The angle of the flash and the surface you're bouncing it on is also going to impact lighting (where you're going to get shadows, hot spots, and more). Those darker photos looked like they were taken standing and pointing down, and if you were bouncing, the angle of the flash coming down on the dog may have left the eyes in shadows

But, when you have a mostly dark or mostly bright subject in the frame, with nothing else at that focus distance that's brighter or darker than your subject, your metering can be fooled into trying to make more of the scene a neutral gray in brightness).

So, you sometimes need to compensate via Exposure Compensation when you have something in the scene that is very dark or very light (use -EV setting to get a darker exposure, or +EV setting to get a brighter exposure).

Metering mode can also impact it. So, I'd check your metering mode and make sure it's not set to something like Spot. But, even on Matrix (multi-segment) metering, most cameras will give more weight to the focus point, and a darker object occupying most of the frame could be easily overexposed.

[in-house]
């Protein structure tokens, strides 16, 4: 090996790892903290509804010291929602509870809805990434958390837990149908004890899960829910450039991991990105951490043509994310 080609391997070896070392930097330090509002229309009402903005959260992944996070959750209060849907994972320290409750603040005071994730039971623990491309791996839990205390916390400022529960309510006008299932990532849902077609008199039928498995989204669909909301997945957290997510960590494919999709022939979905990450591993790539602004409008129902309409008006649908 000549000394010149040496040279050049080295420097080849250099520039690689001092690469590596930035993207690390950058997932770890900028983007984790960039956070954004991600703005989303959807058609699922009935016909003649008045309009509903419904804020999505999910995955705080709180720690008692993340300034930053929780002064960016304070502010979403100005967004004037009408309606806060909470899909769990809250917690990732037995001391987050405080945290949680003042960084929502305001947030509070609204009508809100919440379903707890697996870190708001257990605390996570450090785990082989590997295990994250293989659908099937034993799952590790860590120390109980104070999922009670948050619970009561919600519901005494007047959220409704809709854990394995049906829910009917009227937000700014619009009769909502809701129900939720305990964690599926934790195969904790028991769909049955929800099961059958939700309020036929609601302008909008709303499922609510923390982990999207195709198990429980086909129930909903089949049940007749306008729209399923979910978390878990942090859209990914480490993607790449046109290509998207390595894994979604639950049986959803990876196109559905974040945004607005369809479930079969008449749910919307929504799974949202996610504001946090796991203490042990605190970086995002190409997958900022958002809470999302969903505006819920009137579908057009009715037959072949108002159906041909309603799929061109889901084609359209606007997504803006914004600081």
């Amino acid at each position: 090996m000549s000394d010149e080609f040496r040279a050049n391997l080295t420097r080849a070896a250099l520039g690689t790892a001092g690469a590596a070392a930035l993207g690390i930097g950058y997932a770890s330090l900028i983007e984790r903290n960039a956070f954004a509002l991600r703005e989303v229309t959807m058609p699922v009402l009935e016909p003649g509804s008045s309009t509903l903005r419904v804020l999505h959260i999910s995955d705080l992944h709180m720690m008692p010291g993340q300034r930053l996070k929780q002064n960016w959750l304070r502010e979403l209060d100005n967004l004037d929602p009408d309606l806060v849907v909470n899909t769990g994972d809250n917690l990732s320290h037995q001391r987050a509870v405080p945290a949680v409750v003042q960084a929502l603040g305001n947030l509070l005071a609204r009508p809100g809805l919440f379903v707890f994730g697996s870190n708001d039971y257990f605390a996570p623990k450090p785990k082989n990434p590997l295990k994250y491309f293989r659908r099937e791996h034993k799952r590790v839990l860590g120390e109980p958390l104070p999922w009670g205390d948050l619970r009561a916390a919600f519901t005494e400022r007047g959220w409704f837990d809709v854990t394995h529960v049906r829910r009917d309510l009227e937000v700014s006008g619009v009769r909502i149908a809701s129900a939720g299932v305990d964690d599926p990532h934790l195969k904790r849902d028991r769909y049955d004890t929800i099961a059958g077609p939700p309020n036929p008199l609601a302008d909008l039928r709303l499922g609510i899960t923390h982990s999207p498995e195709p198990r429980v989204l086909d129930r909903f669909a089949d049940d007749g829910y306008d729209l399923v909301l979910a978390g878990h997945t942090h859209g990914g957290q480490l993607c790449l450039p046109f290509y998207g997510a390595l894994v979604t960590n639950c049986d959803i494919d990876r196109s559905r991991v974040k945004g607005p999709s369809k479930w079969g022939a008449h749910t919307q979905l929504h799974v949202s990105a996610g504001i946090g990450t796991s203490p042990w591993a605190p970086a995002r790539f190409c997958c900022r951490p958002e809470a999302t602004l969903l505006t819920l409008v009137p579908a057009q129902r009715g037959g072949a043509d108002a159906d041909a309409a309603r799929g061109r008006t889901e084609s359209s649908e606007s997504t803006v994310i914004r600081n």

If you have something lighter in the frame, the metering may work differently to keep from blowing the hightlights in the lighter areas (like the images where you had more of the blanket wiith white patches in it as part of the image). But, metering mode will impact how it works in those types of scenes, and your focus point (and focus distance, depending on camera model and lens) will also carry some weight.

Using a diffuser of some kind can also help with more even lighting. Lowering your contrast settings can also help with Dynamic Range a bit (some of those images look a bit too contrasty to my eyes).

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Old Sep 27, 2007, 11:23 PM   #5
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There isn't much to add to JimC's reply, as far as camera settings go, but since I have a black cat, and know how difficult it can be to get these pictures, I will add that the real problem is the dynamic range of the scene vs that of the camera. It is nearly impossible to get a single exposure which will show detail in a black animal, yet not wash out highlights. A darker background can help, but if too dark it blends with the coat and you lose separation of subject and background.